Parshas Ki Seitzei
Hide and No Seek
This week's parsha is replete with a potpourri of commandments, all
encompassing both negative and positive directives that affect our dealings
with fellow humans as well as our Creator.
Among the directives is the mitzvah of hashavas aveidah, returning the lost
items of your fellow Jew.
"You shall not see the ox of your brother or his sheep or goat cast off,
and hide yourself from them; you shall surely return them to your brother.
If your brother is not near you and you do not know him, then gather it
inside your house, and it shall remain with you until your brother inquires
after it, and you return it to him. So shall you do for his donkey, so
shall you do for his garment, and so shall you do for any lost article of
your brother that may become lost from him and you find it; you will not be
able to hide yourself" (Deuteronomy 22:1-3).
The Talmud spends a great amount of time and effort detailing this mitzvah
in the second chapter of Tractate Bava Metziah. But the last few words of
the commandment needs clarification.
The Torah tells us to return lost items and not to shirk our
responsibility. But it does not tell us you are not allowed to hide,
rather it tells us, "lo suuchal, you will not be able to hide."
Why not? Who is stopping you? Surely Hashem does not intervene in our
free choice to shun our responsibilities?
The Chofetz Chaim travelled across Poland to distribute his
works. Throughout his travels, he came across a variety of characters and
experienced many incidents that he retold in his many lectures on Lashon
Harah, and fear of Heaven.
He recounted that once he was going in a wagon, when the driver saw an
orchard with delicious fruit trees. The driver turned to his passenger and
schemed. Listen, my friend. I am making a short detour. I am going into
the field to help myself to some of that fruit. If anybody is watching me,
let me know immediately. I don't want to get in trouble here!"
The man parked the wagon on the side of the road and stealthily moved
toward the orchard with a small sack in his hand. He was about to fill it
with the fine, pilfered fruit when the Chofetz Chaim shouted from the
wagon, "Someone is watching!"
The man quickly ran back to the carriage and meandered around as if he were
just taking a rest.
A few moments later, he snuck back into the orchard, and slowly made his
way toward the fruit-laden trees. Once again, as he was about to snatch
the fruit off the tree, he heard the old man shout! They're watching!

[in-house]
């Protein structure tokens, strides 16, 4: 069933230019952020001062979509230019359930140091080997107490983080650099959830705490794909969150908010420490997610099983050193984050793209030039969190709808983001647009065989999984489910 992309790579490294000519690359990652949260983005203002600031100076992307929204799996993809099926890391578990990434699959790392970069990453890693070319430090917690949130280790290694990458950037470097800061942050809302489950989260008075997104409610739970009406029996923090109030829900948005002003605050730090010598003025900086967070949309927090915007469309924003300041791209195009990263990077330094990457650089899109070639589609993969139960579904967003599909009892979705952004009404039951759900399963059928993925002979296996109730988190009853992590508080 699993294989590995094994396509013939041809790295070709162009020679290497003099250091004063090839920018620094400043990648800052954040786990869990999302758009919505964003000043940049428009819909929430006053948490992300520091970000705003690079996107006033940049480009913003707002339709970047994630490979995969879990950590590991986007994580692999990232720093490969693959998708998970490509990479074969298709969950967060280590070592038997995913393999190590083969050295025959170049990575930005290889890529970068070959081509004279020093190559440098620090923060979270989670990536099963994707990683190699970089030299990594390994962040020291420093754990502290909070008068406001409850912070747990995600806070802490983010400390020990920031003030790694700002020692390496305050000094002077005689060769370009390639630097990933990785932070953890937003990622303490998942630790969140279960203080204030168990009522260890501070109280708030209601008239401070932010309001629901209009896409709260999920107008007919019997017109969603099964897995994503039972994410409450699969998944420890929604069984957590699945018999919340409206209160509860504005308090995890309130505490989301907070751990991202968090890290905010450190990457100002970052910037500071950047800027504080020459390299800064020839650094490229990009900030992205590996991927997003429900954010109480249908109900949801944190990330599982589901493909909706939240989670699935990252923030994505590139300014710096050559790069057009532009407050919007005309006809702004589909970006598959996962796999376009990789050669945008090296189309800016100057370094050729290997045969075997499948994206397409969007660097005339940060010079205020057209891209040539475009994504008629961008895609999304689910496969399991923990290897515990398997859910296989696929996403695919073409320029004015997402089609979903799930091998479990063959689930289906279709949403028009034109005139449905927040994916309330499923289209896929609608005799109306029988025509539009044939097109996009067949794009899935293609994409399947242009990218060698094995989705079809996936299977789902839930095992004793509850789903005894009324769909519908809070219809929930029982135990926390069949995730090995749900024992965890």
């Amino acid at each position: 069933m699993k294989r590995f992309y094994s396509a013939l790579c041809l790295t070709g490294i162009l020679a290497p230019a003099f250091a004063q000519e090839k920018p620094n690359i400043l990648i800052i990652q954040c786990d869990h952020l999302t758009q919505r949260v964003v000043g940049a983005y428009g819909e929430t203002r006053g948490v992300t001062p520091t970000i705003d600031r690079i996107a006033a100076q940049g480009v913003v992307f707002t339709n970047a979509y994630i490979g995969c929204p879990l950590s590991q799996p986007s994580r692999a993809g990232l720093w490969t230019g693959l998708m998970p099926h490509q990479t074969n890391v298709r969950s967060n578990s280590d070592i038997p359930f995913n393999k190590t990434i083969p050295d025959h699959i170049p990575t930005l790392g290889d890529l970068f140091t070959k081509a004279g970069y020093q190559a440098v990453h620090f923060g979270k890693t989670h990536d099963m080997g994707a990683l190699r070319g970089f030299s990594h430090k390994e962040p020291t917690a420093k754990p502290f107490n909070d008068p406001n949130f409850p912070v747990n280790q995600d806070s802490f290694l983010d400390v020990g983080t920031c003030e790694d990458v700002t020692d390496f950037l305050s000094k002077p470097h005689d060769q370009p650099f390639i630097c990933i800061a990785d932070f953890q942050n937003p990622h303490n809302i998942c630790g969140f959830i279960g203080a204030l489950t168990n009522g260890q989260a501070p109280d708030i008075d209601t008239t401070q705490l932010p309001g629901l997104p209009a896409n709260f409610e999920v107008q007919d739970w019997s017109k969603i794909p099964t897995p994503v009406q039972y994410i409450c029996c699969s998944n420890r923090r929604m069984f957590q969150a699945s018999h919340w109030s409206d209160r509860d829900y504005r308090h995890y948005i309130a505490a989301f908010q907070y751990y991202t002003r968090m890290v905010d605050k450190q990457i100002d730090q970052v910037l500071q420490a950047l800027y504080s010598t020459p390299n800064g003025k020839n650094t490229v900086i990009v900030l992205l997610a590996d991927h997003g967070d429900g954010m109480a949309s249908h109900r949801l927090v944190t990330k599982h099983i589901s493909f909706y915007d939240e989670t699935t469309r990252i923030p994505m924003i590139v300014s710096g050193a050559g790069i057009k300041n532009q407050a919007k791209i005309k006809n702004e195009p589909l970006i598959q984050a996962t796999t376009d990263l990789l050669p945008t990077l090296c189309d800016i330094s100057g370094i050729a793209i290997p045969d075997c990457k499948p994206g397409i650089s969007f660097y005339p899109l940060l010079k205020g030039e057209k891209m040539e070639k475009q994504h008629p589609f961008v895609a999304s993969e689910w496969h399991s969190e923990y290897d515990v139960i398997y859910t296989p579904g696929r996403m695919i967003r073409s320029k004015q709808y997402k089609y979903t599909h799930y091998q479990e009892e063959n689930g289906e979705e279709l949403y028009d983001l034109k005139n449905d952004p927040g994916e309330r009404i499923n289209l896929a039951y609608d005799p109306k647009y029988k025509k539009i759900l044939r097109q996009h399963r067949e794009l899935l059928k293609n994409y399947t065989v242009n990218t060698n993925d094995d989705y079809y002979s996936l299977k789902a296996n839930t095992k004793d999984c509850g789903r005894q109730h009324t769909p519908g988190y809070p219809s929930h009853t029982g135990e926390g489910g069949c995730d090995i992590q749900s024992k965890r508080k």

This time the man dropped his sack and looked all around. He saw no
one. Hands on his hips, he approached the wagon.
"I don't see anyone! Who's watching?" he demanded.
The Chofetz Chaim, shrugged, smiled, and rolled his eyes heavenward as he
pointed his finger upwards.
"He is!" he replied.
As the saying goes, "you can run, but you can't hide." The Torah is
telling you more than dos or don'ts. It is telling you what you can do,
and what is virtually impossible for you to do. When you want to look
away, and make it appear as if you do not see, the Torah, in addition to a
prohibition, reminds him of the simple fact. Not only are you prohibited
from making it appear as if you did not see, but in fact, "you cannot hide!
You cannot look away." We sometimes forget that Hashem is everywhere and
his vision is ever peripheral. We think He is focused on one place and is
not interested in the tiny details of a man and a lost object.
Such thinking is as silly as the story of the kids at a Bar-Mitzvah, when
the rabbi stacked a bunch of apples on one end of a table with a sign
saying, "Take only one apple please G-d is watching." On the other end of
the table was a pile of cookies where a friend of the bar-mitzvah boy had
placed a sign on saying, "Take all the cookies you want - God is watching
When it comes to involving ourselves in communal responsibilities whether
it is returning lost souls or lost items, we may try to appear as if we do
not know what is happening around us. We may act lost ourselves. But we
are hiding from no one. Because if we play the fool, "the only thing we
have to fool is fool ourselves."
Dedicated to Baila bat Rachel, and Aharon ben Leah for a complete recovery-
refuah shelaymah - with Hashem's Help - by Devorah.
Copyright © 2001 by Rabbi M. Kamenetzky and Project Genesis, Inc.
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The author is the Associate Dean of the
Yeshiva of South Shore.
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